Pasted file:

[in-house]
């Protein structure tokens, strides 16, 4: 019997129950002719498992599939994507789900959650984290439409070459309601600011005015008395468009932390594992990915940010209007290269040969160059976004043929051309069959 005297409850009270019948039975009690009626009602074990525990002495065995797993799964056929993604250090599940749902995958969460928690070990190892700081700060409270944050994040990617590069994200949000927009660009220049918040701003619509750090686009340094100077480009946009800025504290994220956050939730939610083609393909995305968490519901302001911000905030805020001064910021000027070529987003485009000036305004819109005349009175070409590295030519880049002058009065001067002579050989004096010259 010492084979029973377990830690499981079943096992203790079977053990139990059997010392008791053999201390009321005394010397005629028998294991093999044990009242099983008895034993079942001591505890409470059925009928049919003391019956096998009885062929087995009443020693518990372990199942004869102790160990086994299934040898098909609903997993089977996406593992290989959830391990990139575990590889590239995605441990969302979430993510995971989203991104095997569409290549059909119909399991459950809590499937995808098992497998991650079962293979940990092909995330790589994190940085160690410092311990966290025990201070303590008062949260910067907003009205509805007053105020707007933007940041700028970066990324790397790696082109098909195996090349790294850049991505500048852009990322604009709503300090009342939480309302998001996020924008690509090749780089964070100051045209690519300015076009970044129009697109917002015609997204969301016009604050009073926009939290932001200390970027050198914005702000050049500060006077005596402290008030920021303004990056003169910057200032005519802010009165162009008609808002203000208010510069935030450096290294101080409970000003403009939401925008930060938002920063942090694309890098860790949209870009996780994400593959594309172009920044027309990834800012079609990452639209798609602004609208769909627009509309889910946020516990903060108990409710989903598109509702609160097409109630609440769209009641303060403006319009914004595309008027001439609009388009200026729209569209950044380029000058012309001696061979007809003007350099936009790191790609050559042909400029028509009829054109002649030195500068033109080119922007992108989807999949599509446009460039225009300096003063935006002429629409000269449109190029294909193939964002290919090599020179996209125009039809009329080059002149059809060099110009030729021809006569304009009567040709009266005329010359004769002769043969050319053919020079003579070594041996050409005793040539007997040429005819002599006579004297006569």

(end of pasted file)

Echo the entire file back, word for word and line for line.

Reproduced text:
[in-house]
């Protein structure tokens, strides 16, 4: 019997129950002719498992599939994507789900959650984290439409070459309601600011005015008395468009932390594992990915940010209007290269040969160059976004043929051309069959 005297409850009270019948039975009690009626009602074990525990002495065995797993799964056929993604250090599940749902995958969460928690070990190892700081700060409270944050994040990617590069994200949000927009660009220049918040701003619509750090686009340094100077480009946009800025504290994220956050939730939610083609393909995305968490519901302001911000905030805020001064910021000027070529987003485009000036305004819109005349009175070409590295030519880049002058009065001067002579050989004096010259 010492084979029973377990830690499981079943096992203790079977053990139990059997010392008791053999201390009321005394010397005629028998294991093999044990009242099983008895034993079942001591505890409470059925009928049919003391019956096998009885062929087995009443020693518990372990199942004869102790160990086994299934040898098909609903997993089977996406593992290989959830391990990139575990590889590239995605441990969302979430993510995971989203991104095997569409290549059909119909399991459950809590499937995808098992497998991650079962293979940990092909995330790589994190940085160690410092311990966290025990201070303590008062949260910067907003009205509805007053105020707007933007940041700028970066990324790397790696082109098909195996090349790294850049991505500048852009990322604009709503300090009342939480309302998001996020924008690509090749780089964070100051045209690519300015076009970044129009697109917002015609997204969301016009604050009073926009939290932001200390970027050198914005702000050049500060006077005596402290008030920021303004990056003169910057200032005519802010009165162009008609808002203000208010510069935030450096290294101080409970000003403009939401925008930060938002920063942090694309890098860790949209870009996780994400593959594309172009920044027309990834800012079609990452639209798609602004609208769909627009509309889910946020516990903060108990409710989903598109509702609160097409109630609440769209009641303060403006319009914004595309008027001439609009388009200026729209569209950044380029000058012309001696061979007809003007350099936009790191790609050559042909400029028509009829054109002649030195500068033109080119922007992108989807999949599509446009460039225009300096003063935006002429629409000269449109190029294909193939964002290919090599020179996209125009039809009329080059002149059809060099110009030729021809006569304009009567040709009266005329010359004769002769043969050319053919020079003579070594041996050409005793040539007997040429005819002599006579004297006569």